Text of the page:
Alyssa Lehr Evans

The Divinity School is pleased to announce a public lecture by Alyssa Lehr Evans: "Luther in Cross-Cultural Translation: Exploring the International Contexts of the Reformations"

Tuesday, February 14, 5pm, Common Room

Even within his lifetime, Martin Luther’s writings were translated into no less than ten languages. These translations have received surprisingly little scholarly attention given that they highlight international networks in the sixteenth century and the reception and cross-cultural translation of reformation ideas. A thorough analysis of the English translations of Luther offers new insights into the international context of the English Reformation and illuminates points of contact between centers of reform. Andreas Karlstadt, a figure who tied together various branches of reform, will serve as a starting point. Investigations of the Karlstadt Critical Edition revealed how sixteenth-century international printings were often not incorporated into major Reformation editions like the Weimar Edition (WA). After an overview of more recent scholarship focusing on the connections between England and Wittenberg, I use specific examples, such as one of the first full translations of Luther into English, The Revelation of Antichrist (Antwerp, 1529), to demonstrate the complexity and promise of this project.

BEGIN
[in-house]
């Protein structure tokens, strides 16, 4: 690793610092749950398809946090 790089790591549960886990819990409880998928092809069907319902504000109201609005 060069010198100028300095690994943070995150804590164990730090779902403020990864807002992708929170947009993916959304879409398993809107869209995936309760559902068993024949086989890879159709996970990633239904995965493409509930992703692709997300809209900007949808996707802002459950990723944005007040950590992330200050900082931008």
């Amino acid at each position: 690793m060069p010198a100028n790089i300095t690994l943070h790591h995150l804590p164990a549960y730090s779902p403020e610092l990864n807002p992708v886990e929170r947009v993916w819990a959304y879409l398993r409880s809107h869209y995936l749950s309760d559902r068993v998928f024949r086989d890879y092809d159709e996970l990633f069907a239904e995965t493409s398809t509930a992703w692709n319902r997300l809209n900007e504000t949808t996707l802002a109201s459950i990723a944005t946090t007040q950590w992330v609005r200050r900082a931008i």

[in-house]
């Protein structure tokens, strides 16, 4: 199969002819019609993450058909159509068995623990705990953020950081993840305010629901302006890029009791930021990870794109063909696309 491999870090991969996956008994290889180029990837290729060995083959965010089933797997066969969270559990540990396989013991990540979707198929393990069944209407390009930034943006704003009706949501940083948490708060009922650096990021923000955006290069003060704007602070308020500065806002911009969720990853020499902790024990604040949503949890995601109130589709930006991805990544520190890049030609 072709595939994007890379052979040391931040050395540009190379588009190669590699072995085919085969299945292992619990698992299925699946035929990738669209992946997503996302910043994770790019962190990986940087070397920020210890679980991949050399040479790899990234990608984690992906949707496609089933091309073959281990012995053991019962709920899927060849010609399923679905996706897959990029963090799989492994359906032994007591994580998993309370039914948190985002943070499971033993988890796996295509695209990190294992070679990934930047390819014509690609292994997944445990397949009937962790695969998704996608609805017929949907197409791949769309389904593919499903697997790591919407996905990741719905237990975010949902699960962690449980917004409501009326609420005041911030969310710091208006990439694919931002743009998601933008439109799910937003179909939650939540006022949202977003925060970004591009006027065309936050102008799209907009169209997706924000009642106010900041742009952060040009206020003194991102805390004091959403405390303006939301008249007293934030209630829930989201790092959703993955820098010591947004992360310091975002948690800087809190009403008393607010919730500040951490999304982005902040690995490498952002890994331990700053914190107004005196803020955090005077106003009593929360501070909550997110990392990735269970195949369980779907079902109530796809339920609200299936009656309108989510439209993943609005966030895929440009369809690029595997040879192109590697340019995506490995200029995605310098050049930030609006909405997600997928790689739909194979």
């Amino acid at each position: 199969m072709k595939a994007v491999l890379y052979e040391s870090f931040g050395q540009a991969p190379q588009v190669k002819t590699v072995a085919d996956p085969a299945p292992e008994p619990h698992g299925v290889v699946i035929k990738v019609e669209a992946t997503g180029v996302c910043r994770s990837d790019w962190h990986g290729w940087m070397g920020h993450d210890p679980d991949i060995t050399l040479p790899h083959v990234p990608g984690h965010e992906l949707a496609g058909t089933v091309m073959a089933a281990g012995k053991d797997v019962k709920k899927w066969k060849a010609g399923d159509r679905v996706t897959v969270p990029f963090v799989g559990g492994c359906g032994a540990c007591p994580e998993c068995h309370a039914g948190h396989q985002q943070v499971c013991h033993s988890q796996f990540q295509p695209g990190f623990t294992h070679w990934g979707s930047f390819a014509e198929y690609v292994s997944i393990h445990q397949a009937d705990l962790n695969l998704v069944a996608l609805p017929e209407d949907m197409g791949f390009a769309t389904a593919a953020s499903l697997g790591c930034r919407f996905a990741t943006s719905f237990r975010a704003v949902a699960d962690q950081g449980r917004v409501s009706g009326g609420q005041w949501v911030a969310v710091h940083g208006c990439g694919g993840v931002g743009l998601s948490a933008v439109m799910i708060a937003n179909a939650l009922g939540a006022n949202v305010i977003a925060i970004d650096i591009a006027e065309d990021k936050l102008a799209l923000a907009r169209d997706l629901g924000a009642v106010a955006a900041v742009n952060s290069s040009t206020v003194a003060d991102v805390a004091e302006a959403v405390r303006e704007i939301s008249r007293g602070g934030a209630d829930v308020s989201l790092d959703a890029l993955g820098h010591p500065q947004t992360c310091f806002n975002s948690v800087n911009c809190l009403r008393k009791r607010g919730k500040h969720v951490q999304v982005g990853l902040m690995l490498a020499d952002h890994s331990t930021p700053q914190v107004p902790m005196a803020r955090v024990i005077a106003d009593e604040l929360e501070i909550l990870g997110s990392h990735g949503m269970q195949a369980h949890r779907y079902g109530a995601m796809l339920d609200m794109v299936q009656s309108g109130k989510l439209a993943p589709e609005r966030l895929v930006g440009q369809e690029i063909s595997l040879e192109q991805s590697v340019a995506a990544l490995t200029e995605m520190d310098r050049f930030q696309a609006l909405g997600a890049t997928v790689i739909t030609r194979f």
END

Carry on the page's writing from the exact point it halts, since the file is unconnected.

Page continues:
Alyssa Lehr Evans is a Postdoctoral Fellow at the Chair of Church History at the University of Göttingen, Germany.She earned her PhD in the History of Christianity at Princeton Theological Seminary. As a member of the Karlstadt Critical Edition Team in Göttingen (2015-2017), she worked on Karlstadt’s letters and writings from 1507-1520. Her forthcoming book is entitled, “Karlstadt’s Reading of Augustine and the Process of Becoming a Reformer” (Mohr Siebeck). Evans’ new project, “The English Luther,” explores sixteenth-century translations of Luther’s works into English.